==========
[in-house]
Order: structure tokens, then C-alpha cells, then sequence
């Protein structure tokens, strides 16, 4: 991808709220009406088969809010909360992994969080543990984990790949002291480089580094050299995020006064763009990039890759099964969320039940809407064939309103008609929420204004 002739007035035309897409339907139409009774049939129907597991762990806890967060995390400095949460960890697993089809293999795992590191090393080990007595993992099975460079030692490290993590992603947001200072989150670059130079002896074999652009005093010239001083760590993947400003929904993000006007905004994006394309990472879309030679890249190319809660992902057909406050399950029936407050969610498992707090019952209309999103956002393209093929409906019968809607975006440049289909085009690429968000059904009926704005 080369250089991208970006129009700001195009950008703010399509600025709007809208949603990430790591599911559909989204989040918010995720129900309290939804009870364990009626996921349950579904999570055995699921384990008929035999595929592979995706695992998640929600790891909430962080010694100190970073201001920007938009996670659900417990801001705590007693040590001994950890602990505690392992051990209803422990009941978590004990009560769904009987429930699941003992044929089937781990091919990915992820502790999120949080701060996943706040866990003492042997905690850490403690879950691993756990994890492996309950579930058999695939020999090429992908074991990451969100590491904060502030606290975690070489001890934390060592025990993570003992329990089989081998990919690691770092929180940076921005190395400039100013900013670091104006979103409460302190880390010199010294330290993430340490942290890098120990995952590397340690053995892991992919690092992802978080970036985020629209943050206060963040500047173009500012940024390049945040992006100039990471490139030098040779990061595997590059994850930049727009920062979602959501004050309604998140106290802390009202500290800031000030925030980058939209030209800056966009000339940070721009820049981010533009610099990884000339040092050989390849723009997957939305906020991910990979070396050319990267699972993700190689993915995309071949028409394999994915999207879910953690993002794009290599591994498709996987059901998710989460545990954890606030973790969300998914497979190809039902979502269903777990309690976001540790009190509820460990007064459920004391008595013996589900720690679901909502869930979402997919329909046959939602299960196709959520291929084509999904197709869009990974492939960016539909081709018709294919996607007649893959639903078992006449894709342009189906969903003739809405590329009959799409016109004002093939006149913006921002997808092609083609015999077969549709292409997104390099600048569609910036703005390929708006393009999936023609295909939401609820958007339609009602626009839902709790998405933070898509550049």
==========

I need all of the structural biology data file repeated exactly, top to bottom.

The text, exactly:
[in-house]
Order: structure tokens, then C-alpha cells, then sequence
């Protein structure tokens, strides 16, 4: 991808709220009406088969809010909360992994969080543990984990790949002291480089580094050299995020006064763009990039890759099964969320039940809407064939309103008609929420204004 002739007035035309897409339907139409009774049939129907597991762990806890967060995390400095949460960890697993089809293999795992590191090393080990007595993992099975460079030692490290993590992603947001200072989150670059130079002896074999652009005093010239001083760590993947400003929904993000006007905004994006394309990472879309030679890249190319809660992902057909406050399950029936407050969610498992707090019952209309999103956002393209093929409906019968809607975006440049289909085009690429968000059904009926704005 080369250089991208970006129009700001195009950008703010399509600025709007809208949603990430790591599911559909989204989040918010995720129900309290939804009870364990009626996921349950579904999570055995699921384990008929035999595929592979995706695992998640929600790891909430962080010694100190970073201001920007938009996670659900417990801001705590007693040590001994950890602990505690392992051990209803422990009941978590004990009560769904009987429930699941003992044929089937781990091919990915992820502790999120949080701060996943706040866990003492042997905690850490403690879950691993756990994890492996309950579930058999695939020999090429992908074991990451969100590491904060502030606290975690070489001890934390060592025990993570003992329990089989081998990919690691770092929180940076921005190395400039100013900013670091104006979103409460302190880390010199010294330290993430340490942290890098120990995952590397340690053995892991992919690092992802978080970036985020629209943050206060963040500047173009500012940024390049945040992006100039990471490139030098040779990061595997590059994850930049727009920062979602959501004050309604998140106290802390009202500290800031000030925030980058939209030209800056966009000339940070721009820049981010533009610099990884000339040092050989390849723009997957939305906020991910990979070396050319990267699972993700190689993915995309071949028409394999994915999207879910953690993002794009290599591994498709996987059901998710989460545990954890606030973790969300998914497979190809039902979502269903777990309690976001540790009190509820460990007064459920004391008595013996589900720690679901909502869930979402997919329909046959939602299960196709959520291929084509999904197709869009990974492939960016539909081709018709294919996607007649893959639903078992006449894709342009189906969903003739809405590329009959799409016109004002093939006149913006921002997808092609083609015999077969549709292409997104390099600048569609910036703005390929708006393009999936023609295909939401609820958007339609009602626009839902709790998405933070898509550049």